Stress [stres] (noun): a state of mental or emotional strain or tension resulting from adverse or very demanding circumstances.

Almost all types of work is stressful at least some of the time. Some jobs are inherently stressful.  So, how does an employer navigate an employee’s request for accommodation that is based upon a medical condition,

How much extra leave is reasonable for an employee who has exhausted FMLA but is not yet capable of returning to work? Does an employer have to keep the absent employee’s job open?  What medical evidence is needed?   How much interactive dialogue is enough?  What about an employee is who is unreasonable and/or demanding?

A recent opinion from the Eighth Circuit provides helpful guidance about these and other problems employers face when deciding whether extended medical leave is a reasonable accommodation for an employee with a serious medical condition who is not yet capable of returning to work. See Brunckhorst v. City of Oak Park Heights, (8th Cir. 2/4/2019).


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This is a question about which Iowa employers are increasingly concerned.  The probability your employees and applicants for employment have used marijuana in some form has substantially increased in recent years.    Medical marijuana use is now legal in 34 states and the District of Columbia.  Recreational use is legal in ten states.    But, marijuana is still classified as a “Schedule I” drug under the Federal Controlled Substances Act, making it illegal to possess, use, or sell.  The very fact that marijuana is classified as a Schedule I drug means the Food and Drug Administration has determined it has no currently accepted medical use, a lack of accepted safety for use under medical supervision, and a high potential for abuse.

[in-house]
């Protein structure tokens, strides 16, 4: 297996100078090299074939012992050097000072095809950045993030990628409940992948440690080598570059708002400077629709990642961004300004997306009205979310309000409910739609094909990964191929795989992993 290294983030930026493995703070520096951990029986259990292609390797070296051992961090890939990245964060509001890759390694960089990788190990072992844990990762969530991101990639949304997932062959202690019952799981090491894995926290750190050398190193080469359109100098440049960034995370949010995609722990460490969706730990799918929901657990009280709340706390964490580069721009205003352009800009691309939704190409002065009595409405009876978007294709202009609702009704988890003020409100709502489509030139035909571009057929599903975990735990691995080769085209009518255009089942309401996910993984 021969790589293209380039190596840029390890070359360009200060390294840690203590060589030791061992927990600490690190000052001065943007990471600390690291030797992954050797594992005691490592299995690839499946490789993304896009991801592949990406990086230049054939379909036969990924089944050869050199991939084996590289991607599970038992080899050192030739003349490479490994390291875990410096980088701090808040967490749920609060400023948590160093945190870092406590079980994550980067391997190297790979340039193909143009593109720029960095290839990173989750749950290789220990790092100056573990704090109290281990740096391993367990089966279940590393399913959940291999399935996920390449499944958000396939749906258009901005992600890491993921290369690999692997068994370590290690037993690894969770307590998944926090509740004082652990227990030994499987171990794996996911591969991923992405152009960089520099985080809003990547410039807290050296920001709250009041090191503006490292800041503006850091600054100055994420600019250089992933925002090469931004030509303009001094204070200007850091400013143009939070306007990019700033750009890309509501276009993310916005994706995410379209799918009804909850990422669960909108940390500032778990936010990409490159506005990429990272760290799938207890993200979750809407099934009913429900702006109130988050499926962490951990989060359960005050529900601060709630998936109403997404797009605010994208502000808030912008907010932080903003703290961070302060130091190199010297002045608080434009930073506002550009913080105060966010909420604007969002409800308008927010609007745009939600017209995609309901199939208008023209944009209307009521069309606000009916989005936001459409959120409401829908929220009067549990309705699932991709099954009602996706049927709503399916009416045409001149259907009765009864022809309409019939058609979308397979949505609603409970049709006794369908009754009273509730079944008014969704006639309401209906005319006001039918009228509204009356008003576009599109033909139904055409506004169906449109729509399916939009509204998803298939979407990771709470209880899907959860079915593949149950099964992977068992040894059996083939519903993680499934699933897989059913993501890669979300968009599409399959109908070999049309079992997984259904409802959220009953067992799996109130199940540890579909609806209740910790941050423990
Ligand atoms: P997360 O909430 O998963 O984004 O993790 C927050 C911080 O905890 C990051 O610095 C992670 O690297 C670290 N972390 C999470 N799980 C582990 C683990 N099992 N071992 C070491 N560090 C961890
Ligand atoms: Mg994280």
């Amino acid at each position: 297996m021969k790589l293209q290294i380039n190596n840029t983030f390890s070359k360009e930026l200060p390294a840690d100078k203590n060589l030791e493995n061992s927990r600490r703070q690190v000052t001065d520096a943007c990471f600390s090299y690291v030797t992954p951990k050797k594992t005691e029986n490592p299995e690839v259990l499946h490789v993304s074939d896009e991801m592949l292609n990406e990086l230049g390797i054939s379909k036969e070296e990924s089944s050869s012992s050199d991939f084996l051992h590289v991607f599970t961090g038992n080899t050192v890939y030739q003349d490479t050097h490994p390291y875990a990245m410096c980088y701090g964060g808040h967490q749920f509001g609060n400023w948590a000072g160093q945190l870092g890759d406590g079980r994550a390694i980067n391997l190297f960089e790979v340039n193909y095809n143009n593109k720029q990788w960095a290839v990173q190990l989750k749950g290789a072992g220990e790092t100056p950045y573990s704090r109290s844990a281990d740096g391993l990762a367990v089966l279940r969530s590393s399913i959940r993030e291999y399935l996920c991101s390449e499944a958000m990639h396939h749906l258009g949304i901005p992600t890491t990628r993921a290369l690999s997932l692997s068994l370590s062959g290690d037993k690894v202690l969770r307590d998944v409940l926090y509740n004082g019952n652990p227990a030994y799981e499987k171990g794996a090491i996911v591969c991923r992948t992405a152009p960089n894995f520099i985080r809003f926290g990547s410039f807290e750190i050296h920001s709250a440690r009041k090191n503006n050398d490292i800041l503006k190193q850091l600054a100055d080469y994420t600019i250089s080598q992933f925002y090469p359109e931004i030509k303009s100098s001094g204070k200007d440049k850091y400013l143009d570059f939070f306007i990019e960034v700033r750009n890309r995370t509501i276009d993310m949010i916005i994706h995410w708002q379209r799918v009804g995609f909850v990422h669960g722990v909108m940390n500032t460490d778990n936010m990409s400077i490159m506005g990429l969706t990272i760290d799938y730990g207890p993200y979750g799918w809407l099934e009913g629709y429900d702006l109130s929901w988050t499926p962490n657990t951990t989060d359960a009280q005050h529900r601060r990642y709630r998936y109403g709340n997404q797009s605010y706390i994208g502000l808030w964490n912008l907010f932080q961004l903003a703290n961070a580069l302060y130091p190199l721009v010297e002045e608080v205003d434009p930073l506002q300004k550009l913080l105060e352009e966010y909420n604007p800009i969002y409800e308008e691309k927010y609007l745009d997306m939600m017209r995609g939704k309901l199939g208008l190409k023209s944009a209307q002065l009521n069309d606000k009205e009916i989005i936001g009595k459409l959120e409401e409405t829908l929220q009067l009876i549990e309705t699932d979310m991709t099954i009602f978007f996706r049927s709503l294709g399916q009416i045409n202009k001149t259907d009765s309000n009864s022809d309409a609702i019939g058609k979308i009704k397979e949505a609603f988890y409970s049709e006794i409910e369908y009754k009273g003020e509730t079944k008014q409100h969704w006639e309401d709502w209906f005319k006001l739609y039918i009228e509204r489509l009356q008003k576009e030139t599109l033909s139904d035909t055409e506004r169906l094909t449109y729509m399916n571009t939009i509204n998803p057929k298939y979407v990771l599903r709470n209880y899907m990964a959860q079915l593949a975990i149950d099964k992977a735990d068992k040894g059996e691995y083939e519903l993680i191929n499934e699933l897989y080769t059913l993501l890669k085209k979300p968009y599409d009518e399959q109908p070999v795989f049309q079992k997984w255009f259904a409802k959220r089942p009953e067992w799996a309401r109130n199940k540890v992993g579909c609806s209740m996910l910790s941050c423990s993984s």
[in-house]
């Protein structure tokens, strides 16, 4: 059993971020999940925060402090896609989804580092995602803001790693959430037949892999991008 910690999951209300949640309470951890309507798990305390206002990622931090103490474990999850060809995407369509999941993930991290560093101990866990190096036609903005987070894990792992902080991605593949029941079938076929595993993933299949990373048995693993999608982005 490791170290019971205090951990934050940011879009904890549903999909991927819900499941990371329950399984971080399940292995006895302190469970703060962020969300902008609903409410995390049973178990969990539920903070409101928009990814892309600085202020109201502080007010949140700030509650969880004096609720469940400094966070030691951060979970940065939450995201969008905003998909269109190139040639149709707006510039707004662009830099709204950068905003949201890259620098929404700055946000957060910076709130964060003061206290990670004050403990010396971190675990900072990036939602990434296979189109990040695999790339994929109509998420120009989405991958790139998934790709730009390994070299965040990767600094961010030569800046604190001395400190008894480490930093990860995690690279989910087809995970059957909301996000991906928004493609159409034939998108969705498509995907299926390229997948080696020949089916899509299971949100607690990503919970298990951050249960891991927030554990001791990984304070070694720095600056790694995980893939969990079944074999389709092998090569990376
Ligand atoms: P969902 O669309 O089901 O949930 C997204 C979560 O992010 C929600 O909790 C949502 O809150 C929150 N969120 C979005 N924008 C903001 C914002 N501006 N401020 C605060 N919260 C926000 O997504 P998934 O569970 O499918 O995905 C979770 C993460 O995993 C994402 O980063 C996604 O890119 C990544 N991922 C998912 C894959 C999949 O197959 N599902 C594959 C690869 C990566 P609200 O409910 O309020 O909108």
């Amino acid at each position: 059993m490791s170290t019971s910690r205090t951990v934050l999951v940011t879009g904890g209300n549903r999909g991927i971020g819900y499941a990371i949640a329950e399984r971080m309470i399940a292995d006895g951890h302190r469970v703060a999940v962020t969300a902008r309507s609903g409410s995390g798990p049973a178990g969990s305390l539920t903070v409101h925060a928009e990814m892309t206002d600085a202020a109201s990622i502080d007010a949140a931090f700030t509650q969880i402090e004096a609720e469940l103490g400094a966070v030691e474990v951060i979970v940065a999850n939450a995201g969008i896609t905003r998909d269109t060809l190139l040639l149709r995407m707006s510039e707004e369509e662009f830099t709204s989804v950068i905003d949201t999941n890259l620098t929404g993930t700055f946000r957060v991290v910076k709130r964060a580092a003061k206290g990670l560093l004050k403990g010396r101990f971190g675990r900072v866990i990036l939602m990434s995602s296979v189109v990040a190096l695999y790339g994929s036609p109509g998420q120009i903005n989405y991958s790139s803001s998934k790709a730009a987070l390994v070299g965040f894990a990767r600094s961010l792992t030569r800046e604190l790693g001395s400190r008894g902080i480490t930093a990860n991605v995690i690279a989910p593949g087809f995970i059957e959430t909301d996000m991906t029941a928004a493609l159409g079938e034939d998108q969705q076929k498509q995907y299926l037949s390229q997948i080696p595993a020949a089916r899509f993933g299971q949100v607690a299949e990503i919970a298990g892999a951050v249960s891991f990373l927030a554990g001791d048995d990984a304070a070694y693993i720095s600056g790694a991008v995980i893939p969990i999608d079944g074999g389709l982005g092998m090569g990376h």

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Employers that accommodate employees’ temporary disabilities should consider extending the practice to nursing mothers returning to work following maternity leave.   That’s the lesson of a recent opinion from the U.S. Court of Appeals for the Eleventh Circuit  (Hicks v. City of Tuscaloosa, Alabama, 11th Cir., 9/7/2017)    In Hicks, a City police department’s insistence that an officer return to the beat rather than to allowing her work a temporary desk job resulted in a substantial plaintiff verdict.

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How to best accommodate pregnant employees is a frequent challenge Iowa employers face.    Pregnant employees may be entitled to protection under the laws prohibiting discrimination on the basis of pregnancy, as well as those requiring equal treatment based upon gender and disability.  Many employers have tried to walk this fine line with policies that allow

FMLA provides a qualifying employee up twelve weeks of job protected leave. That means the employee is entitled to return to the same position held before the leave, or to an “equivalent position” with equivalent pay, benefits, and other terms and conditions.   FMLA does not require an employer to restore employment if the employee is